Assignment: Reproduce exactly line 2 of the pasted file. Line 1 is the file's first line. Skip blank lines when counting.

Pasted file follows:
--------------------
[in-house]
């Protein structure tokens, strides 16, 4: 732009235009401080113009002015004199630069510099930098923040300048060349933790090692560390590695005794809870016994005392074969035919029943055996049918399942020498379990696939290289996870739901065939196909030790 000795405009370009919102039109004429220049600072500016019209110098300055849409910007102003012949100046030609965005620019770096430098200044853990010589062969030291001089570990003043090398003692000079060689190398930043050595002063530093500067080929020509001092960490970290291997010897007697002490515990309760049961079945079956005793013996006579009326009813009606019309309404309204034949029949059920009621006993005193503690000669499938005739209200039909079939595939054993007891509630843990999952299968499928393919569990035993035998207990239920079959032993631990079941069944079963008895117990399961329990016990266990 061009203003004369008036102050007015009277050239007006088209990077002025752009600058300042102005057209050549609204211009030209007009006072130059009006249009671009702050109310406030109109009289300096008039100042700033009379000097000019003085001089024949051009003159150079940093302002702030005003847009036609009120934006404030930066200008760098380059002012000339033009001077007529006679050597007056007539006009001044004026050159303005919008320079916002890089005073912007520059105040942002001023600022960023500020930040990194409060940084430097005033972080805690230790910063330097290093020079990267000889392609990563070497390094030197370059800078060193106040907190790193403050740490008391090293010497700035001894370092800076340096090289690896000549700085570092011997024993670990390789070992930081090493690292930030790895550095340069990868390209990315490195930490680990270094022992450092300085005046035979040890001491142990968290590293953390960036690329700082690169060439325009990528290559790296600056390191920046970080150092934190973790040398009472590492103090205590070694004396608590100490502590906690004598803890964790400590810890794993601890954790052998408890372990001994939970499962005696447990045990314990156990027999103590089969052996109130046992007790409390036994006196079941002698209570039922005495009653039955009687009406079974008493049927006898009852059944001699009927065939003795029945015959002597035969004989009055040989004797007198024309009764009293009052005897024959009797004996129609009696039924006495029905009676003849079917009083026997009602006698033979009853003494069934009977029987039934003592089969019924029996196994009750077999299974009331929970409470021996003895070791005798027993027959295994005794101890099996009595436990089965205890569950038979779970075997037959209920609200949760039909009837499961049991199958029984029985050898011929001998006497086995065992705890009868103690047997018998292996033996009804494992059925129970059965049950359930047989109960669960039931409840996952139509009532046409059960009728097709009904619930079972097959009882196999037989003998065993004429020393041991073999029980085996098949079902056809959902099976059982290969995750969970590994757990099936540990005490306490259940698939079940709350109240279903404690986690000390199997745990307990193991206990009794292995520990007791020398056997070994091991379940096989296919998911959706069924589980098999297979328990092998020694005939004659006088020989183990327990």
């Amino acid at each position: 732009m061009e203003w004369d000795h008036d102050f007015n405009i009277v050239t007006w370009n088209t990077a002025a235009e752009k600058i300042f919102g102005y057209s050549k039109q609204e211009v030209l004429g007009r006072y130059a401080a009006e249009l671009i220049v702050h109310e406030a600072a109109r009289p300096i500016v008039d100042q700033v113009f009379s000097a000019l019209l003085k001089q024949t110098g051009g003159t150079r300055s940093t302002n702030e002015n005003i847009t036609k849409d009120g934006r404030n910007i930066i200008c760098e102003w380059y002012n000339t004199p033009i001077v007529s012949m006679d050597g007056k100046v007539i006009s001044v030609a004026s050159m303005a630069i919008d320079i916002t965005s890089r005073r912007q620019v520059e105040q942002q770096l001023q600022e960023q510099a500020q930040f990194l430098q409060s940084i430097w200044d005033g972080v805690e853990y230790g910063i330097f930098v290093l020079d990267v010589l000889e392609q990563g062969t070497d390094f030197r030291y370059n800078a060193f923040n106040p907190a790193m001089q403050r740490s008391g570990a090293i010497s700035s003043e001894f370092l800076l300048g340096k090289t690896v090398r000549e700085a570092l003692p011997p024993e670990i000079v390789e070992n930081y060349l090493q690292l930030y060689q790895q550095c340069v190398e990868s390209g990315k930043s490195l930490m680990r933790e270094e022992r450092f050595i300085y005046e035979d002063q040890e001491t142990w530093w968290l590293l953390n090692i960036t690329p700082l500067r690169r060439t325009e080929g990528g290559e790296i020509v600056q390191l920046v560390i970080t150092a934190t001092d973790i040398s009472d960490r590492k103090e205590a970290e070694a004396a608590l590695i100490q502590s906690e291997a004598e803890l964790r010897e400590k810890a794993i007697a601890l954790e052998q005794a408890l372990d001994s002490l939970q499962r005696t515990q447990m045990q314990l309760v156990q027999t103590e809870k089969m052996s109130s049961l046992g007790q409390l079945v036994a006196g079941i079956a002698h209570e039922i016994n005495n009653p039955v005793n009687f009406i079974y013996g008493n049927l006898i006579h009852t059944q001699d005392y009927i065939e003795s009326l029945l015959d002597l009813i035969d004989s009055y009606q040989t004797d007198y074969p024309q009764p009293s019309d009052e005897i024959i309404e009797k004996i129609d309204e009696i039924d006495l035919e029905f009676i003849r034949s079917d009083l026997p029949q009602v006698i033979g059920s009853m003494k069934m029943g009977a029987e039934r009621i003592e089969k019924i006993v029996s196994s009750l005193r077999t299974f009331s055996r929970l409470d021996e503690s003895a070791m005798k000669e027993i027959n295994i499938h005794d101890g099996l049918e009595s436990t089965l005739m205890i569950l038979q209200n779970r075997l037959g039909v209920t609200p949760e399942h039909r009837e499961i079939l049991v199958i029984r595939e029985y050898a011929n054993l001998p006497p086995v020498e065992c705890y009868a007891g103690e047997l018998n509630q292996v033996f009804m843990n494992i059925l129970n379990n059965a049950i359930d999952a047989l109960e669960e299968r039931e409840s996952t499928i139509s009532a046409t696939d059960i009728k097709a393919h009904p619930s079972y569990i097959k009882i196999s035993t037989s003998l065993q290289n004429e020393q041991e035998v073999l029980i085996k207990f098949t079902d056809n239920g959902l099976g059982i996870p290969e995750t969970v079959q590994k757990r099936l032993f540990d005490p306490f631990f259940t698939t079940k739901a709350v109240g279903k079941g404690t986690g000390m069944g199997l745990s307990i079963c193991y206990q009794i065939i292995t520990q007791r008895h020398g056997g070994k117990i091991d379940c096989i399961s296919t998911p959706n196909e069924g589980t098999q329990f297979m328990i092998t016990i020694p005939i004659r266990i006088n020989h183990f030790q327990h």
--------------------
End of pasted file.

């Protein structure tokens, strides 16, 4: 732009235009401080113009002015004199630069510099930098923040300048060349933790090692560390590695005794809870016994005392074969035919029943055996049918399942020498379990696939290289996870739901065939196909030790 000795405009370009919102039109004429220049600072500016019209110098300055849409910007102003012949100046030609965005620019770096430098200044853990010589062969030291001089570990003043090398003692000079060689190398930043050595002063530093500067080929020509001092960490970290291997010897007697002490515990309760049961079945079956005793013996006579009326009813009606019309309404309204034949029949059920009621006993005193503690000669499938005739209200039909079939595939054993007891509630843990999952299968499928393919569990035993035998207990239920079959032993631990079941069944079963008895117990399961329990016990266990 061009203003004369008036102050007015009277050239007006088209990077002025752009600058300042102005057209050549609204211009030209007009006072130059009006249009671009702050109310406030109109009289300096008039100042700033009379000097000019003085001089024949051009003159150079940093302002702030005003847009036609009120934006404030930066200008760098380059002012000339033009001077007529006679050597007056007539006009001044004026050159303005919008320079916002890089005073912007520059105040942002001023600022960023500020930040990194409060940084430097005033972080805690230790910063330097290093020079990267000889392609990563070497390094030197370059800078060193106040907190790193403050740490008391090293010497700035001894370092800076340096090289690896000549700085570092011997024993670990390789070992930081090493690292930030790895550095340069990868390209990315490195930490680990270094022992450092300085005046035979040890001491142990968290590293953390960036690329700082690169060439325009990528290559790296600056390191920046970080150092934190973790040398009472590492103090205590070694004396608590100490502590906690004598803890964790400590810890794993601890954790052998408890372990001994939970499962005696447990045990314990156990027999103590089969052996109130046992007790409390036994006196079941002698209570039922005495009653039955009687009406079974008493049927006898009852059944001699009927065939003795029945015959002597035969004989009055040989004797007198024309009764009293009052005897024959009797004996129609009696039924006495029905009676003849079917009083026997009602006698033979009853003494069934009977029987039934003592089969019924029996196994009750077999299974009331929970409470021996003895070791005798027993027959295994005794101890099996009595436990089965205890569950038979779970075997037959209920609200949760039909009837499961049991199958029984029985050898011929001998006497086995065992705890009868103690047997018998292996033996009804494992059925129970059965049950359930047989109960669960039931409840996952139509009532046409059960009728097709009904619930079972097959009882196999037989003998065993004429020393041991073999029980085996098949079902056809959902099976059982290969995750969970590994757990099936540990005490306490259940698939079940709350109240279903404690986690000390199997745990307990193991206990009794292995520990007791020398056997070994091991379940096989296919998911959706069924589980098999297979328990092998020694005939004659006088020989183990327990």